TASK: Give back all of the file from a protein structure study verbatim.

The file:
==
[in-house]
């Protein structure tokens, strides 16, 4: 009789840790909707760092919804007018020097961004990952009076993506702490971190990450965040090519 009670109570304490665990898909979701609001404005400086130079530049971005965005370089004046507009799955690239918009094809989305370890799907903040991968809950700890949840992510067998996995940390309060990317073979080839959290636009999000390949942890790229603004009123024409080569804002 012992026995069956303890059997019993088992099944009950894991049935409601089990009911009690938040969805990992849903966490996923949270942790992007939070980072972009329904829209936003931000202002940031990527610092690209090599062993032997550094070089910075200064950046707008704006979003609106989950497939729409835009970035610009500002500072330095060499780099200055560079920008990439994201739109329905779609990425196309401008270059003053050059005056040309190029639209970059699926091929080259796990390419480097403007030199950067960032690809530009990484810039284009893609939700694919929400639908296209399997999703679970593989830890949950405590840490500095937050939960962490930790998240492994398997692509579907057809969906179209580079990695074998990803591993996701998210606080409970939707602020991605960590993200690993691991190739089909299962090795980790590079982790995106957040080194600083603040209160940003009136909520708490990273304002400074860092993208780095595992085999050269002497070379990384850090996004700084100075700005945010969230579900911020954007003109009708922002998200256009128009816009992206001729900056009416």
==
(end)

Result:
[in-house]
């Protein structure tokens, strides 16, 4: 009789840790909707760092919804007018020097961004990952009076993506702490971190990450965040090519 009670109570304490665990898909979701609001404005400086130079530049971005965005370089004046507009799955690239918009094809989305370890799907903040991968809950700890949840992510067998996995940390309060990317073979080839959290636009999000390949942890790229603004009123024409080569804002 012992026995069956303890059997019993088992099944009950894991049935409601089990009911009690938040969805990992849903966490996923949270942790992007939070980072972009329904829209936003931000202002940031990527610092690209090599062993032997550094070089910075200064950046707008704006979003609106989950497939729409835009970035610009500002500072330095060499780099200055560079920008990439994201739109329905779609990425196309401008270059003053050059005056040309190029639209970059699926091929080259796990390419480097403007030199950067960032690809530009990484810039284009893609939700694919929400639908296209399997999703679970593989830890949950405590840490500095937050939960962490930790998240492994398997692509579907057809969906179209580079990695074998990803591993996701998210606080409970939707602020991605960590993200690993691991190739089909299962090795980790590079982790995106957040080194600083603040209160940003009136909520708490990273304002400074860092993208780095595992085999050269002497070379990384850090996004700084100075700005945010969230579900911020954007003109009708922002998200256009128009816009992206001729900056009416």